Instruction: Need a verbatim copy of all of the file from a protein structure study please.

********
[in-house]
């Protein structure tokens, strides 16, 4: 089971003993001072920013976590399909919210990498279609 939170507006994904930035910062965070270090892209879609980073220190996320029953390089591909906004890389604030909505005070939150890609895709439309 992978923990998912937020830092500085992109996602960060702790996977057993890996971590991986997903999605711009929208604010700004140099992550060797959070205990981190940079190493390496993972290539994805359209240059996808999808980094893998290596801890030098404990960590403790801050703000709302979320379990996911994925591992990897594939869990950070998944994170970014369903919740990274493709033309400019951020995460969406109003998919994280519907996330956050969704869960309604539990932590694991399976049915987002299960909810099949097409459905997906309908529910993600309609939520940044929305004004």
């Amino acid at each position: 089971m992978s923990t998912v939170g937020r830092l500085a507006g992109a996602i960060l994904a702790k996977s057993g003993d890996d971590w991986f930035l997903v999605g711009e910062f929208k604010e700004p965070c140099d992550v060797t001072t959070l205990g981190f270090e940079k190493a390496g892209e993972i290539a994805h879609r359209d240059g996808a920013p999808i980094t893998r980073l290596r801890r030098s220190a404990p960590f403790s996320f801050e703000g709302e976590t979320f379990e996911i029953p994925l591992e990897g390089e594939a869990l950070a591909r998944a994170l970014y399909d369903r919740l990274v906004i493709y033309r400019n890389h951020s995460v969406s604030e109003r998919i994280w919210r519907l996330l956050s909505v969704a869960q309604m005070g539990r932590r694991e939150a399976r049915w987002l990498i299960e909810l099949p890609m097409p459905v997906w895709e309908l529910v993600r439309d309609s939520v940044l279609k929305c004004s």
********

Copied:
[in-house]
């Protein structure tokens, strides 16, 4: 089971003993001072920013976590399909919210990498279609 939170507006994904930035910062965070270090892209879609980073220190996320029953390089591909906004890389604030909505005070939150890609895709439309 992978923990998912937020830092500085992109996602960060702790996977057993890996971590991986997903999605711009929208604010700004140099992550060797959070205990981190940079190493390496993972290539994805359209240059996808999808980094893998290596801890030098404990960590403790801050703000709302979320379990996911994925591992990897594939869990950070998944994170970014369903919740990274493709033309400019951020995460969406109003998919994280519907996330956050969704869960309604539990932590694991399976049915987002299960909810099949097409459905997906309908529910993600309609939520940044929305004004």
């Amino acid at each position: 089971m992978s923990t998912v939170g937020r830092l500085a507006g992109a996602i960060l994904a702790k996977s057993g003993d890996d971590w991986f930035l997903v999605g711009e910062f929208k604010e700004p965070c140099d992550v060797t001072t959070l205990g981190f270090e940079k190493a390496g892209e993972i290539a994805h879609r359209d240059g996808a920013p999808i980094t893998r980073l290596r801890r030098s220190a404990p960590f403790s996320f801050e703000g709302e976590t979320f379990e996911i029953p994925l591992e990897g390089e594939a869990l950070a591909r998944a994170l970014y399909d369903r919740l990274v906004i493709y033309r400019n890389h951020s995460v969406s604030e109003r998919i994280w919210r519907l996330l956050s909505v969704a869960q309604m005070g539990r932590r694991e939150a399976r049915w987002l990498i299960e909810l099949p890609m097409p459905v997906w895709e309908l529910v993600r439309d309609s939520v940044l279609k929305c004004s």